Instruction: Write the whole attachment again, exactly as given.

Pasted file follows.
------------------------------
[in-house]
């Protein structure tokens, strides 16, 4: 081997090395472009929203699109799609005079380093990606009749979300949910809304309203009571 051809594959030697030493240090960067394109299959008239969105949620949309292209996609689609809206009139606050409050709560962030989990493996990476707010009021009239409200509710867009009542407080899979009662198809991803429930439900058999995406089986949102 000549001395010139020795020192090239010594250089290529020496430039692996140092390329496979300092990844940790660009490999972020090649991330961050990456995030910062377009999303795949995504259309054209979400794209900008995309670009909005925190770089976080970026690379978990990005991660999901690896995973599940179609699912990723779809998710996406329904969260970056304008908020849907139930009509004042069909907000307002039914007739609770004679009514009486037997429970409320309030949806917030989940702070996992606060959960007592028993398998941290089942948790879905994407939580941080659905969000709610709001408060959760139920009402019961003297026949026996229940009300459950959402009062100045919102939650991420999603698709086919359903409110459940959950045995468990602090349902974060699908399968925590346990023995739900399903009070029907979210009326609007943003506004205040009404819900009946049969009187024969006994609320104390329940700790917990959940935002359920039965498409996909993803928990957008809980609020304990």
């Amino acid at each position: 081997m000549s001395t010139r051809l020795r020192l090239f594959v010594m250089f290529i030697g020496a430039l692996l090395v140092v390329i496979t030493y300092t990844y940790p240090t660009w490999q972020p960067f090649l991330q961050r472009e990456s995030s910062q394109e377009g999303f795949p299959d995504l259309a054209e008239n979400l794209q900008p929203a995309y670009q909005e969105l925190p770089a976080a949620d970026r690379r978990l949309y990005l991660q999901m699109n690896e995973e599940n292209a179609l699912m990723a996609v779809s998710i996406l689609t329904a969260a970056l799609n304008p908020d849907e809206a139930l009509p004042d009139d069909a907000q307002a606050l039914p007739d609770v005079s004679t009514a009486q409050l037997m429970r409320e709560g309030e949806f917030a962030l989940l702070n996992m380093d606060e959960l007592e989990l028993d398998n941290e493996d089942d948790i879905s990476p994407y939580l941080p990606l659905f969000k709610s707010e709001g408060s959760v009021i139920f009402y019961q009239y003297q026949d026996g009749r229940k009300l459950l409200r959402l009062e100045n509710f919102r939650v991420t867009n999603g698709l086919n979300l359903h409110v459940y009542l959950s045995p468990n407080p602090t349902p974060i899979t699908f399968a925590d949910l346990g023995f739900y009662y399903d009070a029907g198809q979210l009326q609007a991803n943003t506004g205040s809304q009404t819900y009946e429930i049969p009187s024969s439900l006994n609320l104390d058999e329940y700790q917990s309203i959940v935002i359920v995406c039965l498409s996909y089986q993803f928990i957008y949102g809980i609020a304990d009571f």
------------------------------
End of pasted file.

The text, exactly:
[in-house]
């Protein structure tokens, strides 16, 4: 081997090395472009929203699109799609005079380093990606009749979300949910809304309203009571 051809594959030697030493240090960067394109299959008239969105949620949309292209996609689609809206009139606050409050709560962030989990493996990476707010009021009239409200509710867009009542407080899979009662198809991803429930439900058999995406089986949102 000549001395010139020795020192090239010594250089290529020496430039692996140092390329496979300092990844940790660009490999972020090649991330961050990456995030910062377009999303795949995504259309054209979400794209900008995309670009909005925190770089976080970026690379978990990005991660999901690896995973599940179609699912990723779809998710996406329904969260970056304008908020849907139930009509004042069909907000307002039914007739609770004679009514009486037997429970409320309030949806917030989940702070996992606060959960007592028993398998941290089942948790879905994407939580941080659905969000709610709001408060959760139920009402019961003297026949026996229940009300459950959402009062100045919102939650991420999603698709086919359903409110459940959950045995468990602090349902974060699908399968925590346990023995739900399903009070029907979210009326609007943003506004205040009404819900009946049969009187024969006994609320104390329940700790917990959940935002359920039965498409996909993803928990957008809980609020304990």
């Amino acid at each position: 081997m000549s001395t010139r051809l020795r020192l090239f594959v010594m250089f290529i030697g020496a430039l692996l090395v140092v390329i496979t030493y300092t990844y940790p240090t660009w490999q972020p960067f090649l991330q961050r472009e990456s995030s910062q394109e377009g999303f795949p299959d995504l259309a054209e008239n979400l794209q900008p929203a995309y670009q909005e969105l925190p770089a976080a949620d970026r690379r978990l949309y990005l991660q999901m699109n690896e995973e599940n292209a179609l699912m990723a996609v779809s998710i996406l689609t329904a969260a970056l799609n304008p908020d849907e809206a139930l009509p004042d009139d069909a907000q307002a606050l039914p007739d609770v005079s004679t009514a009486q409050l037997m429970r409320e709560g309030e949806f917030a962030l989940l702070n996992m380093d606060e959960l007592e989990l028993d398998n941290e493996d089942d948790i879905s990476p994407y939580l941080p990606l659905f969000k709610s707010e709001g408060s959760v009021i139920f009402y019961q009239y003297q026949d026996g009749r229940k009300l459950l409200r959402l009062e100045n509710f919102r939650v991420t867009n999603g698709l086919n979300l359903h409110v459940y009542l959950s045995p468990n407080p602090t349902p974060i899979t699908f399968a925590d949910l346990g023995f739900y009662y399903d009070a029907g198809q979210l009326q609007a991803n943003t506004g205040s809304q009404t819900y009946e429930i049969p009187s024969s439900l006994n609320l104390d058999e329940y700790q917990s309203i959940v935002i359920v995406c039965l498409s996909y089986q993803f928990i957008y949102g809980i609020a304990d009571f």